After years of gear jumping - I finally know my workflow and chosen gear!

Discussion in 'This or That?' started by Ramirez, Sep 9, 2016.

  1. Ramirez

    Ramirez Mu-43 Veteran

    Dec 26, 2011
    I've switched systems many times; Nikon, Fujifilm, m4/3:s, 4/3:s and Sony.
    I have a "hybrid" photo/video business today.
    At last I got wiser concerning my workflow and gear that I need.
    You can read in my signature what gear I have today.

    Tomorrow I'm photographing a funeral, the family don't want a noisy camera, that rules the Nikon out. I need to be almost invisible, the E-M1 has some sound but is much smaller than the FX Nikon. I'm going to use E-M1 with m.zuiko 45 f1.8 and Fujifilm X100s with WCL-X100 for that wide 28 eq. frame.

    When I think about it, these are my typical customers; the ones that want discreet work. The other typical customers I have are the ones that want video. There I have the GH4.

    I got the Nikon for the traditional photographing stuff. But I don't like the workflow with it.
    For full frame I have the Sony A7II whenever I need full frame. The Sony is also one of the video cameras that I use for wedding filming.

    The E-M1 with RAW editing in camera and Wi-Fi is my preferred way of working. I've done that before with Fuji X100s (in camera RAW editing). This gives me a much faster workflow, doing JPG:s in camera and at least from E-M1 I can send the photos to my iPad. It means that I can pretty fast deliver the photos digitally to the customer. It is really a way to work faster and corresponds to our time. I'm done with the long editing on the computer!

    I've have one thing that I miss in my m4/3 system; a good telephoto lens that works inside.
    I've decided to use the gear that I want to use and that quickens my workflow. I'll sell my Nikon system, I never use it with my heart... And the workflow slows me down...
    I'll get the m.zuiko 40-150 f2.8 and I'm done. I then have what I want and need!

    I've seen with my own eyes what different systems provides in photographic IQ and efficiency.
    m4/3:s with right lenses (with the photographer succeeding in making photos!) provides what customers want and what I as photographer want! I don't need super thin DOF, those seldom succeeds as photos.

    And I prefer mirrorless over traditional DSLR:s. I like the EVF, the smaller build... For me the mirrorless systems is the way forward.

    Next week my Nikon system goes, and I get m.zuiko 40-150 for my tele needs.

    The brand jumping has stopped, I finally see what I truly want and need. To get that wisdom you usually goes through many systems and learn that the grass isn't greener on the neighbors lawn.
    • Like Like x 9
  2. pdk42

    pdk42 One of the "Eh?" team

    Jan 11, 2013
    Leamington Spa, UK
    Someone wants photographs of a funeral?
    • Agree Agree x 2
  3. Ramirez

    Ramirez Mu-43 Veteran

    Dec 26, 2011
    It's very common. The family's come together. They want to remember. The task is to try to make photos that have a sense of comfort within them. It is a task that needs to be done carefully.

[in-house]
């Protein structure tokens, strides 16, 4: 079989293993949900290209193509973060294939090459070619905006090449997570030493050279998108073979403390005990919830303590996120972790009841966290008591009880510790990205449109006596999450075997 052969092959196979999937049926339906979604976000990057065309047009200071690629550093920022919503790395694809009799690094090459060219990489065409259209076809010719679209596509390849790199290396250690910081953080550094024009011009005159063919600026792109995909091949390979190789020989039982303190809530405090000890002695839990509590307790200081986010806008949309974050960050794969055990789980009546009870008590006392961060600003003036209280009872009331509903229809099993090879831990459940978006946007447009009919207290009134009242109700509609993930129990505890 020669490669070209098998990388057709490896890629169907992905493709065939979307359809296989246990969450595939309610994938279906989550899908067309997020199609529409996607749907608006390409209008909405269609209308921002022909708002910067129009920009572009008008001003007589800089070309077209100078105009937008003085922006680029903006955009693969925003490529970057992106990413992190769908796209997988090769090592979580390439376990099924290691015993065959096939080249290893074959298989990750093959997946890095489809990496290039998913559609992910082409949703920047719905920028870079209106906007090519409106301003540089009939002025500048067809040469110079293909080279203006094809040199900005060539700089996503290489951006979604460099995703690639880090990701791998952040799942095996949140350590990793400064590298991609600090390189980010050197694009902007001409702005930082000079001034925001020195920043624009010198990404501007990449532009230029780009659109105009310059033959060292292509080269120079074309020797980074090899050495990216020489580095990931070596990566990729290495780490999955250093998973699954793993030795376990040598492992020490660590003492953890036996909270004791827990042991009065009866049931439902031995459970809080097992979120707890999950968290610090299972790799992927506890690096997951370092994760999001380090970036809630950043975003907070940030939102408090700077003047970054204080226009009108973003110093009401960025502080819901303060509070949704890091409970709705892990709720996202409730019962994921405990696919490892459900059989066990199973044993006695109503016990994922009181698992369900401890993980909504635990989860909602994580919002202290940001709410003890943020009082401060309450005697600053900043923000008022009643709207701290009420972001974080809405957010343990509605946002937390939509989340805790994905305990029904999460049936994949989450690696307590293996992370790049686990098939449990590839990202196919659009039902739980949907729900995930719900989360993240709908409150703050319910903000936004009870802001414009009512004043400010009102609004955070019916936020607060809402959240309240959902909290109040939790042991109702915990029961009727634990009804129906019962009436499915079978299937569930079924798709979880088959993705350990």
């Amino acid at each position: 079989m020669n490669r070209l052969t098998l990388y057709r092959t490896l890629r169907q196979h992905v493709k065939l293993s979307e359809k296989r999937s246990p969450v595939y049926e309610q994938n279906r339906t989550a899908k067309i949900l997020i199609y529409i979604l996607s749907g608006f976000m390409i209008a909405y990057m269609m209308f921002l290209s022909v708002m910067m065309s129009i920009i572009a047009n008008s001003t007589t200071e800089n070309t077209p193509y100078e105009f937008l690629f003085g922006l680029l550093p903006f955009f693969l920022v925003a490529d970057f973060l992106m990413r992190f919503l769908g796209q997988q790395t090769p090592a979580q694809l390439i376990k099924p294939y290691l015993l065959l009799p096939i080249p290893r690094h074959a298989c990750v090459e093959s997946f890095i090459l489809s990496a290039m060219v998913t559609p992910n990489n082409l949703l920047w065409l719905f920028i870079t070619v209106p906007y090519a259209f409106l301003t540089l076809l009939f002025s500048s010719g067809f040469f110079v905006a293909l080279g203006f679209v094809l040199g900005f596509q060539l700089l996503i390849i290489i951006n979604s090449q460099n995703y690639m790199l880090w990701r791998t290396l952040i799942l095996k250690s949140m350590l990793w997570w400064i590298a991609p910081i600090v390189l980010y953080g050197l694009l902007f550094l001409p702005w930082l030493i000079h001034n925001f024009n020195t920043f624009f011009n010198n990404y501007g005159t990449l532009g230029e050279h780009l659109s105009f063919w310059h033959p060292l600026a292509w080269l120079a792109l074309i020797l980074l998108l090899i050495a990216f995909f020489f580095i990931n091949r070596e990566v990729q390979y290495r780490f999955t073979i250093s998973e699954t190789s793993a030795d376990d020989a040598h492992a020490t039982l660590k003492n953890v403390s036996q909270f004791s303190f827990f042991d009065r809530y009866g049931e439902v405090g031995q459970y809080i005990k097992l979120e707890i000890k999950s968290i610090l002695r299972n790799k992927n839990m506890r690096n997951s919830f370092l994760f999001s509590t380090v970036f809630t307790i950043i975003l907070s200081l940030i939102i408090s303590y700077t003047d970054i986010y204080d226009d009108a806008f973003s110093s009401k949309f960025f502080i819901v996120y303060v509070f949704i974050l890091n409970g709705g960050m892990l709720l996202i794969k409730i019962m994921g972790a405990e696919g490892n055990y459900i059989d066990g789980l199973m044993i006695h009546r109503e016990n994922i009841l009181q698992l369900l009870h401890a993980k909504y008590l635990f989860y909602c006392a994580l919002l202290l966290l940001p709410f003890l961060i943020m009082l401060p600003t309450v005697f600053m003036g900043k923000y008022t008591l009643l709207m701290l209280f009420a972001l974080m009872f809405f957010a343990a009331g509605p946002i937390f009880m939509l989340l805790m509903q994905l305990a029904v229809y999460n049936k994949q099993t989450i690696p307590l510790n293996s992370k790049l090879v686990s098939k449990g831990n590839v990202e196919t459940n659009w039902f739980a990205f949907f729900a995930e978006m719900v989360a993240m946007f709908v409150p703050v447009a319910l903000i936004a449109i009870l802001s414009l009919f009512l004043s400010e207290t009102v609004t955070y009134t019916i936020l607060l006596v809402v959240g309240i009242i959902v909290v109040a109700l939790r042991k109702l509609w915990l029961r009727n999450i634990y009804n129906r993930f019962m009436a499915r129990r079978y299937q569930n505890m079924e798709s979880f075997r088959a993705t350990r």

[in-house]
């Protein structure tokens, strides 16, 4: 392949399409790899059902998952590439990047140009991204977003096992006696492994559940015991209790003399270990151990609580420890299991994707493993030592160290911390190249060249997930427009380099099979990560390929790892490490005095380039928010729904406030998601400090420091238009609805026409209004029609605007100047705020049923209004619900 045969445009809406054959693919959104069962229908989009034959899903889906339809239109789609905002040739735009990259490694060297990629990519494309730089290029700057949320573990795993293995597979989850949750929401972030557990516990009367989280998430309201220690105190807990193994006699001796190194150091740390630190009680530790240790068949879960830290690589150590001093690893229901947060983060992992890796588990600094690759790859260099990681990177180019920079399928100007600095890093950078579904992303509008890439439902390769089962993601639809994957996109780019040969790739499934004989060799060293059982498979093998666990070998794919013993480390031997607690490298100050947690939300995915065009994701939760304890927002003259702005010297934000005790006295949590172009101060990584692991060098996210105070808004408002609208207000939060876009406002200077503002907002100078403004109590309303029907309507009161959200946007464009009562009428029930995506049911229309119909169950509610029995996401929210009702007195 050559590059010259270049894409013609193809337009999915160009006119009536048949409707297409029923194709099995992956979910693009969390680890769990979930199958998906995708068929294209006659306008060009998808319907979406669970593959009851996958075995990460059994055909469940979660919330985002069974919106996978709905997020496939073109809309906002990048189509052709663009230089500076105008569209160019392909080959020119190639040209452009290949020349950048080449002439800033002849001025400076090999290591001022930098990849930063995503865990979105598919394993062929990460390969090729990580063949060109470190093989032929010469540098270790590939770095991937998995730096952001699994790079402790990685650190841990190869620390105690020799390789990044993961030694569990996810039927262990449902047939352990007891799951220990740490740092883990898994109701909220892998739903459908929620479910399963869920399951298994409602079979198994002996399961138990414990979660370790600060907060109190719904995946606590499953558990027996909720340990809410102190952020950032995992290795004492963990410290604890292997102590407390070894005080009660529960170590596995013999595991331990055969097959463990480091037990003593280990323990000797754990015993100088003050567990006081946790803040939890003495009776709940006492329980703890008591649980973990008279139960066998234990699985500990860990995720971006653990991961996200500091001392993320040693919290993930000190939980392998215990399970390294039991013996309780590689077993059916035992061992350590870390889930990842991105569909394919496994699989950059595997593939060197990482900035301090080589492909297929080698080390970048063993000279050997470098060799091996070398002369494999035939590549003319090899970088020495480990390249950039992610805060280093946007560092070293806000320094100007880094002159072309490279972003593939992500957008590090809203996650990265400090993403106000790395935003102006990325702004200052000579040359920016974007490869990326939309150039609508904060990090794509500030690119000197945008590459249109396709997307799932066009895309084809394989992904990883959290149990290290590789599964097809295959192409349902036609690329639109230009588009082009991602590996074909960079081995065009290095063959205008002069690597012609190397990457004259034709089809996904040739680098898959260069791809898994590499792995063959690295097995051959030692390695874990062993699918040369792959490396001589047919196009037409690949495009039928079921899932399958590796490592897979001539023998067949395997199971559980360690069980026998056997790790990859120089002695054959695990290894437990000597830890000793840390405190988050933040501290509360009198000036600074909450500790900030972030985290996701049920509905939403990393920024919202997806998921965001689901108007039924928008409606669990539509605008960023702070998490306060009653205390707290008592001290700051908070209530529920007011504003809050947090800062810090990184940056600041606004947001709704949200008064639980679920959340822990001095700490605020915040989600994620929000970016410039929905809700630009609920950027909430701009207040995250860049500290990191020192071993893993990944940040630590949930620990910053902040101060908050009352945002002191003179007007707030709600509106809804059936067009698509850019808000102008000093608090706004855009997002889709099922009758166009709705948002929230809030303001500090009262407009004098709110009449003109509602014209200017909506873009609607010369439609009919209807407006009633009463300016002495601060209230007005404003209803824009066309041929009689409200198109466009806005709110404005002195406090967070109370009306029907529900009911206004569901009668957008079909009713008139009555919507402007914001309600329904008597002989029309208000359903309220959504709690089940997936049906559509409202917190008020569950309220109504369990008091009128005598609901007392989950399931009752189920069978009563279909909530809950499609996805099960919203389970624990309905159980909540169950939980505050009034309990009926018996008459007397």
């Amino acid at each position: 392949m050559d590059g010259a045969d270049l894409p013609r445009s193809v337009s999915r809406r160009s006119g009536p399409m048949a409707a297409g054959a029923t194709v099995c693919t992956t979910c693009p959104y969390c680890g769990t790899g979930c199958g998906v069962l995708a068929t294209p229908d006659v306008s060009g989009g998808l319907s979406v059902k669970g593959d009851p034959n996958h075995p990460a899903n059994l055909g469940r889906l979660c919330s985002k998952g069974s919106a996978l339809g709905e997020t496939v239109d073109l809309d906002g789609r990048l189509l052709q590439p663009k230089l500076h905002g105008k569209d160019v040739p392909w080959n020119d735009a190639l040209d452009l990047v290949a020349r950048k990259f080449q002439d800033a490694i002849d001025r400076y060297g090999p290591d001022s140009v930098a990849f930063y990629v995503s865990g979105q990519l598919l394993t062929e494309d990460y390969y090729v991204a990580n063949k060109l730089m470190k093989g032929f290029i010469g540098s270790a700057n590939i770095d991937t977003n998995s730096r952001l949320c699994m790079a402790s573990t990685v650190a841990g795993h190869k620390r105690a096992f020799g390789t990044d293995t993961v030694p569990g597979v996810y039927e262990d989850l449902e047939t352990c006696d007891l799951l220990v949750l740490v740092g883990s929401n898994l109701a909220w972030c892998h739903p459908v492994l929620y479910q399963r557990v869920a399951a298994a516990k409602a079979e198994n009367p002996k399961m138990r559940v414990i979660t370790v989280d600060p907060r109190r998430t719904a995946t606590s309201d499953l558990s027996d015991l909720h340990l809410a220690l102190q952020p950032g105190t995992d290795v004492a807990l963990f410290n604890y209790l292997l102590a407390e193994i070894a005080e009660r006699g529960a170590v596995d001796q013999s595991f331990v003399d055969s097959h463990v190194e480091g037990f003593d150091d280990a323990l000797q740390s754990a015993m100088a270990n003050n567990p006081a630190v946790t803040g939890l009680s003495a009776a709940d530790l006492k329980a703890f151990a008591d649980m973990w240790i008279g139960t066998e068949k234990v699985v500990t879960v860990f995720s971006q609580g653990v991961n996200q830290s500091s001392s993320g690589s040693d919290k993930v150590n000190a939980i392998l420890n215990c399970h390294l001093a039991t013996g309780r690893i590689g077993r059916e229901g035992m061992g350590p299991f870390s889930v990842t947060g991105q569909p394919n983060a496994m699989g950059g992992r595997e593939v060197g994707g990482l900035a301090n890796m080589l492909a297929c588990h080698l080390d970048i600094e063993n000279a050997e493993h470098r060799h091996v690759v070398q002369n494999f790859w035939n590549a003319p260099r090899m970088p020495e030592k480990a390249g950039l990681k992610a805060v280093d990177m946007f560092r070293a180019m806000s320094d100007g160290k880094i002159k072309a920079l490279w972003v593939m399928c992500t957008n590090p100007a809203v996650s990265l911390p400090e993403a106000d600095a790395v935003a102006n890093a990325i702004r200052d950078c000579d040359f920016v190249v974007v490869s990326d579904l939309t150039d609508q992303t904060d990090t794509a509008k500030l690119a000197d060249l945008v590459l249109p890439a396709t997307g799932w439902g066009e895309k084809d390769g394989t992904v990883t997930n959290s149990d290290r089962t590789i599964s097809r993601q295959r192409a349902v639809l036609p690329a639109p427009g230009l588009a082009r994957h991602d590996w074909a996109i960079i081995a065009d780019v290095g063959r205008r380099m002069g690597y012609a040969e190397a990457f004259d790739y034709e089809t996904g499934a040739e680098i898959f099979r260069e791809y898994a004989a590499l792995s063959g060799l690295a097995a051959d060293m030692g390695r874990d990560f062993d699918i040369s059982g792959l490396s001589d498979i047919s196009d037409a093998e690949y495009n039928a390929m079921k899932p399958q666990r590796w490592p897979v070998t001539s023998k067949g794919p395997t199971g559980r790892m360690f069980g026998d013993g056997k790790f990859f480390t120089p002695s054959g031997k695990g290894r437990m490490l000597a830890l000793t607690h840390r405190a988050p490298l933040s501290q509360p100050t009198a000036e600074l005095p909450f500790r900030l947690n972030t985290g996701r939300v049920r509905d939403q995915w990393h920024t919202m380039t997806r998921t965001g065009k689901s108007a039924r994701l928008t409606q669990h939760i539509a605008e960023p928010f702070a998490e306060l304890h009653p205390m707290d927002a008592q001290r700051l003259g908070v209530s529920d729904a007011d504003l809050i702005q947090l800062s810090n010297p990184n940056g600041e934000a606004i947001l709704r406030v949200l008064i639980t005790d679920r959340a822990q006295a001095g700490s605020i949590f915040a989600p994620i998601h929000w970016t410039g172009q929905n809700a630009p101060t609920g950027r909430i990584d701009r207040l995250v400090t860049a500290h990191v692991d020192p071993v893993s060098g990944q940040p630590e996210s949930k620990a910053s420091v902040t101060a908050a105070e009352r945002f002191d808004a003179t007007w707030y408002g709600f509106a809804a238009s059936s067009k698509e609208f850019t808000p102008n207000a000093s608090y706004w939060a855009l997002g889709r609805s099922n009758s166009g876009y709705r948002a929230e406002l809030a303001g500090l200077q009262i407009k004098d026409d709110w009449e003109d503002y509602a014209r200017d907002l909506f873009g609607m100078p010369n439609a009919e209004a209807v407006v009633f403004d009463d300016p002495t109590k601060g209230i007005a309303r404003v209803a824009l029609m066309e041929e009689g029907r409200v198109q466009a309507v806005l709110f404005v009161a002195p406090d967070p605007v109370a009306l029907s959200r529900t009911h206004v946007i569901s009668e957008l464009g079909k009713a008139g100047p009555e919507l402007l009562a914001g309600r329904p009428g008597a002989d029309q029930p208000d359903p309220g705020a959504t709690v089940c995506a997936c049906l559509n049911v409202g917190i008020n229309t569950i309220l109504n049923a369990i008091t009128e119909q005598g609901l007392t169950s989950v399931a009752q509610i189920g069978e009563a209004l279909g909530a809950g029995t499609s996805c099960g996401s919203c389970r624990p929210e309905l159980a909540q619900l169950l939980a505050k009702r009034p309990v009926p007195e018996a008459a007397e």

• Agree Agree x 4
  4. Carbonman

    Carbonman Mu-43 All-Pro

    Jul 10, 2014
    Vancouver BC
    Real Name:
    You'll love the 40-150mm f2.8. It's a real workhorse of a lens and very sharp. Consider the 1.4TC as well for the extra reach without buying another bulky lens.
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    • Agree Agree x 1
  5. Holoholo55

    Holoholo55 Mu-43 All-Pro

    Aug 13, 2014
    Honolulu, HI
    Real Name:
    Concur. I once got a request to find a videographer to shoot a family funeral. I've shot family (my own) group photos at funerals too. There are few occasions when multiple generations of family get together, usually weddings and funerals. They want to memorialize not only who passed on, but also those still alive. Like I often hear, "If it weren't for _____'s funeral, we'd hardly see the family." Family members, especially those who couldn't make it, are grateful for the photos.
    • Like Like x 1
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  6. tkbslc

    tkbslc Mu-43 Hall of Famer

    For similar reasons, I've done post funeral group portraits. But full event coverage seems odd.
  7. Ramirez

    Ramirez Mu-43 Veteran

    Dec 26, 2011
    Well, it's not me who decides what they want. They want me to follow just the key points during the service. I'm not going "machine gun"-style. I'm staying behind. Taking photos with the silent Fuji X100s in critical parts of the service. When I'm well behind I'm gonna use E-M1 with m.zuiko 45, I wish I had the 75 but I'll crop a little later. They are not asking for the wall size pics so some cropping is ok.
    • Like Like x 1
  8. Ramirez

    Ramirez Mu-43 Veteran

    Dec 26, 2011
    Think I'm gonna add 1.4TC later on if I need it. Gonna test only the lens first. I don't often need longer than 300mm (in full frame eq.).
    • Like Like x 1
  9. astrostl

    astrostl Mu-43 Veteran

    Oct 4, 2014
    St. Louis, MO
    Real Name:
    Justin Honold
    FWIW, I much prefer to have a faster, sharper, and less expensive O75/1.8 + S135/2.0 combo over an O40-150/2.8 for indoor use.